Clinton pitches for more military sales to India

July 19th, 2011 - 9:02 pm ICT by IANS  

Barack Obama New Delhi, July 19 (IANS) With their strategic proximity growing, the US Tuesday pitched for more military sales to India, a call soon after Washington decided to cut $800 million arms aid to Pakistan.

“On the issue of defence technologies, the US expects to continue developing and selling the world’s most competitive products,” Secretary of State Hillary Clinton, on a three-day visit to India, said here.

“We view these sales as important on their own terms but also as a means to facilitate the work the Indian and American militaries can do together, whether patrolling the seas or providing relief to the victims of natural disasters,” she said.

Clinton was addressing a press conference with her counterpart S.M. Krishna after the two held their second strategic dialogue on the second day of her visit.

The joint statement issued after the talks also spoke of US military sales and sharing of defence technologies with India.

“India’s defence orders from US companies have reached a cumulative value of over $8 billion in the last decade. These sales reflect strengthened cooperation.

“Both sides affirmed their desire to strengthen cooperation through technology transfer, and joint research, development and production of defence items,” it said.

India has in the last decade bought eight P-8 Poseidon maritime patrol aircraft for $2.1 billion and is expected to order four more planes for its navy, six C-130J transporters for $1.2 billion, and 10 C-17 heavy lift cargo planes for $4.1 billion along with their weapon suites.

This would be apart from buying an old landing pontoon dock warship for amphibious operations and naming it INS Jalashwa — and 140 M777 artillery guns.

US firms are also in competition for India’s requirement for 22 attack helicopters, 15 heavy lift cargo helicopters.

However, the sticking point in the military sales is the restriction on supply of high-end systems, as India is yet to sign agreements such as the Communication Interoperability and Security Memorandum (CISMOA) and Basic Exchange and Cooperation Agreement for Geo-spatial Cooperation (BECA).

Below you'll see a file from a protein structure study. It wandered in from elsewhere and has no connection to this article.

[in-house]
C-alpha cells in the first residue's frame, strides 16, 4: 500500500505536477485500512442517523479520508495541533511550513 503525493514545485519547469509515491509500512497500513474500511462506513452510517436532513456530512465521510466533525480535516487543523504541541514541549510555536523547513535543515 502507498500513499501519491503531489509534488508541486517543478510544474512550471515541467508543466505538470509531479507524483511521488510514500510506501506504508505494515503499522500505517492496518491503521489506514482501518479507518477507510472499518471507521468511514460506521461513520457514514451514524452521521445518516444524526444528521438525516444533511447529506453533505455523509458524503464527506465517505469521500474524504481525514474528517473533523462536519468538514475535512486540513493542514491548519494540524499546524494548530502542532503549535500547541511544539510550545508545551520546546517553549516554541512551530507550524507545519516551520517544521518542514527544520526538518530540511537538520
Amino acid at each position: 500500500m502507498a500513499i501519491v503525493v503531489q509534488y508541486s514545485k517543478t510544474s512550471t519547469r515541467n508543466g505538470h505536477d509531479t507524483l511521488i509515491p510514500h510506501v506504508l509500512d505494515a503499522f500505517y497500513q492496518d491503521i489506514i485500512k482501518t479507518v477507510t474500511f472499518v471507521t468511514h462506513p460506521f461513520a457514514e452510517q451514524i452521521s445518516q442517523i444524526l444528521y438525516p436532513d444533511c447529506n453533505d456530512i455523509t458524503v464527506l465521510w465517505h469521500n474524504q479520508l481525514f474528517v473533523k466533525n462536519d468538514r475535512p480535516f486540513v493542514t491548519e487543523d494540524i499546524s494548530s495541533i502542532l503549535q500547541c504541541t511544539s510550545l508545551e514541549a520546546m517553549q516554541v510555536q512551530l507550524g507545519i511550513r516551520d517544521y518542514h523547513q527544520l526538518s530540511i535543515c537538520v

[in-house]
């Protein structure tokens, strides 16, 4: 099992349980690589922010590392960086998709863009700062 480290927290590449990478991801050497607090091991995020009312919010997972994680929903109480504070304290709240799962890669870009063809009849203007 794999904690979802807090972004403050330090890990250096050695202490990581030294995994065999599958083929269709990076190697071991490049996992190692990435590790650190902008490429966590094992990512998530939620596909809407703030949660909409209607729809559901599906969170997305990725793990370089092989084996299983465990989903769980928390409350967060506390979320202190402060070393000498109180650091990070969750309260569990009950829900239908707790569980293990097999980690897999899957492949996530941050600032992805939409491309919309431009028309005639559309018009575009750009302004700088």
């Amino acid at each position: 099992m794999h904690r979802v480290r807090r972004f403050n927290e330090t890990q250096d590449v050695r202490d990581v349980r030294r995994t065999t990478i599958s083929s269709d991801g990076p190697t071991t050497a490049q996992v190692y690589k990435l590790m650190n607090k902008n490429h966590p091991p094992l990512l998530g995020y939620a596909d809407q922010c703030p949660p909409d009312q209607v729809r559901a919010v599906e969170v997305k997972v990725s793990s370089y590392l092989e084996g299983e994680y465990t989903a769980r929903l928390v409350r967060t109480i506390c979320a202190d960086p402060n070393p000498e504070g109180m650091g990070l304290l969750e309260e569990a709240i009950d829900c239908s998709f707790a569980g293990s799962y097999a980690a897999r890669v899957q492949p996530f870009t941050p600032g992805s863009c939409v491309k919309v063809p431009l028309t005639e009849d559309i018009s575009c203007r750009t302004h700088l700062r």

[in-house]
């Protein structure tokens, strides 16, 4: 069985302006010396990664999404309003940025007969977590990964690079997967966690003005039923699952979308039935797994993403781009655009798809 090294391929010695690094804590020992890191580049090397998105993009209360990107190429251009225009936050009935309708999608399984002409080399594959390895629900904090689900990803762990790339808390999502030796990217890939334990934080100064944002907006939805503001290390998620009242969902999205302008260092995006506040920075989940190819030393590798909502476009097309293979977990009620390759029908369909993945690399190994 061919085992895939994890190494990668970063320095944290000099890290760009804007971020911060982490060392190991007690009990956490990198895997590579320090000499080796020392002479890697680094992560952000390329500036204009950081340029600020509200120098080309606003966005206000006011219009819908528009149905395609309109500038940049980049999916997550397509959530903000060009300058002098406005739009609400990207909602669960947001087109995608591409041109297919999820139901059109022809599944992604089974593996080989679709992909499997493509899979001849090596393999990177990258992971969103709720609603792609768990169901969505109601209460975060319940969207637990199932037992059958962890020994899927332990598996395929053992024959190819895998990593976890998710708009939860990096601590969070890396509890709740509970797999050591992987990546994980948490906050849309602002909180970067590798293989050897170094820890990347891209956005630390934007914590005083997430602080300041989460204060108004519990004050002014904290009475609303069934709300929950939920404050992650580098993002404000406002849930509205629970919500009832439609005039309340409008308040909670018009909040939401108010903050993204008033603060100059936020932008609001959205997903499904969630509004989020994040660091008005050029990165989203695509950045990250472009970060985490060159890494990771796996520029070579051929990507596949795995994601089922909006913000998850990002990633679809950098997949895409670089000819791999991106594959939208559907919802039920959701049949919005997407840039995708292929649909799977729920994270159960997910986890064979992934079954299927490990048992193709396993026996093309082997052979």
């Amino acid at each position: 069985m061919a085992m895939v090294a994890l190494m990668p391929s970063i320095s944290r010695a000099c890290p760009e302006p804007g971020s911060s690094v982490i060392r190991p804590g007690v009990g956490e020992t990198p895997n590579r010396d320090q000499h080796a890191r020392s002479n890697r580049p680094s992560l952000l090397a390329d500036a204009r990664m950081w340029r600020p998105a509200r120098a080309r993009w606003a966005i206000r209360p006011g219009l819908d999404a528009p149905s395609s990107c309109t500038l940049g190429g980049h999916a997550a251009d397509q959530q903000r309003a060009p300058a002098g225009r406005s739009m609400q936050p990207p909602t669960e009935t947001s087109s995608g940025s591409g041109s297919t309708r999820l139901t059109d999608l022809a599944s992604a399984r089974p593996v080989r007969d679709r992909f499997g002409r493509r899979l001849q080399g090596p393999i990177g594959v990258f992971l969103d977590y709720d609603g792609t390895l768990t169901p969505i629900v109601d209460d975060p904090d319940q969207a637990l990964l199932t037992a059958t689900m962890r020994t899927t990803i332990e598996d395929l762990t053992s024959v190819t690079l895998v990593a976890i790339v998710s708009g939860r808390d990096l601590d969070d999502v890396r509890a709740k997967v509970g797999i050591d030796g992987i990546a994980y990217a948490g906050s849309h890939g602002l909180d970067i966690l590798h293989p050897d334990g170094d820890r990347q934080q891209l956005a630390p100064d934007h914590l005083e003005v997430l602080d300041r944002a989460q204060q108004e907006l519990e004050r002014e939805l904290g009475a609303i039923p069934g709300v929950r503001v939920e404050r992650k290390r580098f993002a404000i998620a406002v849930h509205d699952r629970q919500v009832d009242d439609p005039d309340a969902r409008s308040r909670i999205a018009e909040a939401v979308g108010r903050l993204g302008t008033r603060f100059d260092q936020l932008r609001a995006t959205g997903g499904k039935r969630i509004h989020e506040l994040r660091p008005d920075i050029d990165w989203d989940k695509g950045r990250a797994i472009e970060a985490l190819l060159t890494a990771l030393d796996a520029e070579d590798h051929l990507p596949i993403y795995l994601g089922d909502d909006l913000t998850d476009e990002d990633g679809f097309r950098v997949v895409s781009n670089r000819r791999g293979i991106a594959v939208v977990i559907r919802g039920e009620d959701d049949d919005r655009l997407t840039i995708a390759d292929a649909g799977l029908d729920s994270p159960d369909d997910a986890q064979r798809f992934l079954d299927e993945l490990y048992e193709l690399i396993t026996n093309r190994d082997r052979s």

India is also not satisfied with the progress made by the US in lifting sanctions on its defence and space research organisations by removing them from the restricting entity list, a move announced by US President Barack Obama during his November visit last year.

However, Clinton said the two sides had “made progress” on matters of security cooperation during this round of strategic dialogue, which was initiated last year.

“But we can do more to strengthen the security of our nations and this region as a whole,” she said.

The Secretary noted that maritime security was also “a major concern, as we seek to protect sea lanes, combat piracy, and defend freedom of navigation”.

She applauded India’s leadership on fighting piracy in the Indian Ocean region, including its decision last week to chair the 2012 plenary of the piracy contact group off Somalia coast.

The two nations also agreed to continue consultations on maritime security cooperation in the Indian Ocean region in existing forums.

They also agreed to exchange views on promoting regional security architecture that enhances maritime security in the Indian Ocean region.

India and the US welcomed the progress in bilateral defence cooperation. Their defence policy group, which met in March, will meet in early 2012.

“They noted the progress in defence bilateral exchanges, exercises, capacity building, information sharing, including in the areas of counter-narcotics, counter piracy, maritime safety, and humanitarian assistance and disaster relief.”

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